Every Blessing,

+John Fulham "

Text of the Apostolic Constitution published this morning.

The detailed provisions and norms of the Apostolic Constitution were published on the Vatican Website at 11 a.m. this morning.
Links here

It seems on a first reading very positive indeed in terms both of the possibility of preserving a large element of Anglican patrimony and in its description of the powers and responsibilities of the future ordinaries themselves. It looks as if this ship will sail for those able and willing to climb on board.
My own feeling is that this will be the only realistic chance of preserving the orthodox and catholic elements in anglicanism in the face of the overwhelming winds of revisionism now blowing through the official structures of the Anglican Communion. It is also the answer (God's answer?) to many of our prayers and hopes for reunion, to which as members of Forward in Faith and SSC many of us are committed. I would be interested in hearing from those who disagree exactly what other viable future they see for Anglican Catholics. I can't see one.

But there is plenty of much more informed comment than I can give being posted on other blogs and websites - see blog list on the right.

Saturday, 7 November 2009

Let's have a break from controversy: Our Lady on Saturday / The Saints of Wales

As we are on the border here, perhaps we can be forgiven for observing both today!

The above photo is of the Statue of the Virgin just outside the village of St Sulpice en Pareds in the Vendee - with the harvest moon in the background.

A Hymn to the Virgin

Of on that is so fayr and bright
Velut maris stella,
Brighter than the day is light,
Parens et puella:
Ic crie to the, thou see to me,
Levedy, preye thi Sone for me,
Tam pia,
That ic mote come to thee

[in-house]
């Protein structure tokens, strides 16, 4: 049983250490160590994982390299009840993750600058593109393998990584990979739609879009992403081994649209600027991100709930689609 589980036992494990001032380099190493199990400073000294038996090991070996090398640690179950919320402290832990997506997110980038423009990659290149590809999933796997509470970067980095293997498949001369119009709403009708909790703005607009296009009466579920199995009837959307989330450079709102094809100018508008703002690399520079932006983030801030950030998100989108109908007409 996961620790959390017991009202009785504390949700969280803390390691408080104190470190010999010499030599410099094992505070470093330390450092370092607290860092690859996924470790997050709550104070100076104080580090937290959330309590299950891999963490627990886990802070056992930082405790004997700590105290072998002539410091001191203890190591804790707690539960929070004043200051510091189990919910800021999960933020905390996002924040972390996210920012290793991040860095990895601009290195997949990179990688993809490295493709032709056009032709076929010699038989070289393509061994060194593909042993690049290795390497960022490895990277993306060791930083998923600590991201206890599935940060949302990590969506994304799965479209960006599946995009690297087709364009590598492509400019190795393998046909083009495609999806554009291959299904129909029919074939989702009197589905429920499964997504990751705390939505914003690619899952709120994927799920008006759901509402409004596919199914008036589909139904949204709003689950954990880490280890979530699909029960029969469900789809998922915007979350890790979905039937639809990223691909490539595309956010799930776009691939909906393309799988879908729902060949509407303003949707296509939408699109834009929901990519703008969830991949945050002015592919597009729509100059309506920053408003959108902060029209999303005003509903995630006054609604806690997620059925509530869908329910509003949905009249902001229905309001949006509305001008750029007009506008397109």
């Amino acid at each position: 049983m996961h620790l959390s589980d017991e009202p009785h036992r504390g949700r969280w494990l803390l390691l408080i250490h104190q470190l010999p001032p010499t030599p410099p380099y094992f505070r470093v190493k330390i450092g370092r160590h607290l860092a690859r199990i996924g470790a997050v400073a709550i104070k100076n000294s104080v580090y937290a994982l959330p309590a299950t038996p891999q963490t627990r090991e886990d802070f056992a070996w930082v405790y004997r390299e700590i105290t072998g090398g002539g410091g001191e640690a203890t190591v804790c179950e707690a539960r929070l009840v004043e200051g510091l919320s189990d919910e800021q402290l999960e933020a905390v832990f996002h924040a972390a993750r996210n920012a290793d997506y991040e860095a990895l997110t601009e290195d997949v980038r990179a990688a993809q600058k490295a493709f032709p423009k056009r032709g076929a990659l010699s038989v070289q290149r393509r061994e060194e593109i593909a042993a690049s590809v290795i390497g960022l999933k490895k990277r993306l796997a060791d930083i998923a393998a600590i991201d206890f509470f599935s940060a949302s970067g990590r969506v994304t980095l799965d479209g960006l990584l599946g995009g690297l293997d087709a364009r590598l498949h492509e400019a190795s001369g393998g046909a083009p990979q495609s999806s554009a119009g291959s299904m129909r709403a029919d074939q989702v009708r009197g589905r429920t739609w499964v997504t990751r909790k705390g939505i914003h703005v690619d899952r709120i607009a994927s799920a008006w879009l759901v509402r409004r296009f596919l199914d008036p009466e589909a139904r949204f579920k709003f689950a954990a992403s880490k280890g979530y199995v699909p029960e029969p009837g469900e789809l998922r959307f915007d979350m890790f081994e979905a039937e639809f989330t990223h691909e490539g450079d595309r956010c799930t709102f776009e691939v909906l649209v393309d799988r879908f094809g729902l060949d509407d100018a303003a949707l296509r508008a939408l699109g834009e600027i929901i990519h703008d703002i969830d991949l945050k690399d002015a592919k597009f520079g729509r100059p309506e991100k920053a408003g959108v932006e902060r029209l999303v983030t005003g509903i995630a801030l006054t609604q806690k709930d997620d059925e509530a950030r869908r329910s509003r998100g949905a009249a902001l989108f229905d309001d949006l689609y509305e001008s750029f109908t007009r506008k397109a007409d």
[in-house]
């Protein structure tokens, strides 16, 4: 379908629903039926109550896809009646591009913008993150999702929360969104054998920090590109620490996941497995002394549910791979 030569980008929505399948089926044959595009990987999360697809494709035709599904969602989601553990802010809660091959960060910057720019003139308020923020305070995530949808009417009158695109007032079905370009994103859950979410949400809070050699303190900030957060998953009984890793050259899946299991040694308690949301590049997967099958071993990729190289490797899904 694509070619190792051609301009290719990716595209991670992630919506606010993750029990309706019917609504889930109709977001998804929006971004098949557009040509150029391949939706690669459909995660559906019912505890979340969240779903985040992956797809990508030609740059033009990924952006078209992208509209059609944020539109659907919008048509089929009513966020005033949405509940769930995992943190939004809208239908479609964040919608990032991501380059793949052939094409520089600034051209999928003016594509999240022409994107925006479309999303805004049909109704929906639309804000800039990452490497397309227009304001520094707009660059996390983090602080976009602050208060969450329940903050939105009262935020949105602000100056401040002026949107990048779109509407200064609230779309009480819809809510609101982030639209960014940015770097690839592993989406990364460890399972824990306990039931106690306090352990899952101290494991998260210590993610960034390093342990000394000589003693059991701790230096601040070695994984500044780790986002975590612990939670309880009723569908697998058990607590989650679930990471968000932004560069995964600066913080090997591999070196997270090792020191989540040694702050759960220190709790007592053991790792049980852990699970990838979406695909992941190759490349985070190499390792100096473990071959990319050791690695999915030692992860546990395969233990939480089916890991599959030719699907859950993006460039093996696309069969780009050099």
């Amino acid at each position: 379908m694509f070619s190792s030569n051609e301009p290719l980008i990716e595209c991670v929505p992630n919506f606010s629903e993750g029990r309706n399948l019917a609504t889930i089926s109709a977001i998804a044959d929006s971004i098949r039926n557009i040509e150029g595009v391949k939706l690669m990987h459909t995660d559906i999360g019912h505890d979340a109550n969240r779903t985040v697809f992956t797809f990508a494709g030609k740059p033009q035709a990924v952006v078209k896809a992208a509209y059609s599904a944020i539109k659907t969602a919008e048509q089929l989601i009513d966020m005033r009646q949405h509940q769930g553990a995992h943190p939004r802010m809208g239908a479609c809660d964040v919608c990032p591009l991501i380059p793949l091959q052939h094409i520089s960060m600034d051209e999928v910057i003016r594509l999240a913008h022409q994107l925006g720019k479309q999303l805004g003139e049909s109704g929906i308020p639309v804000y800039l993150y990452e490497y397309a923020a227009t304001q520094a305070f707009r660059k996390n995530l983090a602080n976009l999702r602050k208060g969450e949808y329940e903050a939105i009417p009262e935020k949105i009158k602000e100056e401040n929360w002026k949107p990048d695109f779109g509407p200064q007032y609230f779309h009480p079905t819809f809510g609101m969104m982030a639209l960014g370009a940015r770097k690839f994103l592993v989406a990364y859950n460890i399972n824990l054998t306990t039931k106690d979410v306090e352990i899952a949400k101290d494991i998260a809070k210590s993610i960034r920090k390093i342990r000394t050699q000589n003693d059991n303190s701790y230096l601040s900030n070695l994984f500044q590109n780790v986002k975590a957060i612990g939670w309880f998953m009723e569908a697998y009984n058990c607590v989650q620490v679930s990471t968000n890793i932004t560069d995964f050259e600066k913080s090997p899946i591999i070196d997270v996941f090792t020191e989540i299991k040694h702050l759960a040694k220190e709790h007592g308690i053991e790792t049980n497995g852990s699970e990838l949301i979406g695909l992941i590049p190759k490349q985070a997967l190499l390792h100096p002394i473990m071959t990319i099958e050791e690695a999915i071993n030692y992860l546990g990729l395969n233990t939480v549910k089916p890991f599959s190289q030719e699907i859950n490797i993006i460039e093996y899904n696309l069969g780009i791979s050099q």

Al this world was for-lore
Eva peccatrice,
Tyl our Lord was y-bore
De te genetrice.
With ave it went away
Thuster nyth and comz the day
The welle springeth ut of the,

Levedy, flour of alle thing,
Rose sine spina,
Thu bere Jhesu, hevene king,
Gratia divina:
Of alle thu ber'st the pris,
Levedy, quene of paradys
Mayde milde, moder es

Hymn for the Saints of Wales

Bishop Timothy Rees C.R. (1874 – 1939) Bishop of Llandaff (1931- 1939)

Lord, who in thy perfect wisdom
Times and seasons dost arrange
Working out thy changeless purpose
In a world of ceaseless change:
Thou didst form our ancient nation
In remote barbaric days,
To unfold in it a purpose
To thy glory and thy praise.

To our shores, remote, benighted
Washed by distant western waves,
Tidings in thy love thou sentest
Tidings of the Cross that saves.
Men of courage strove and suffered
Here thy holy Church to plant;
Glorious in the roll of heroes
Shines the name of Dewi Sant.

Lord, we hold in veneration
All the saints our land has known.
Bishops, priests, confessors, martyrs,
Standing now around thy throne.
Dewi, Dyfrig, Deiniol, Teilo,
All the gallant saintly band.
Who, of old, by prayer and labour
Hallowed all our fatherland.

Still thine ancient purpose standeth
Every change and chance above:
Still thine ancient Church remaineth
Witness to thy changeless love.
Vision grant us, Lord, and courage
To fulfil thy work begun
In the Church and in the nation
Lord of Lords, thy will be done.

Yet more bad news from Wales

Go to the Credo Cymru website for the now published correspondence concerning the bishops' latest and highly predictable refusal to grant episcopal provision to traditional Anglicans in Wales: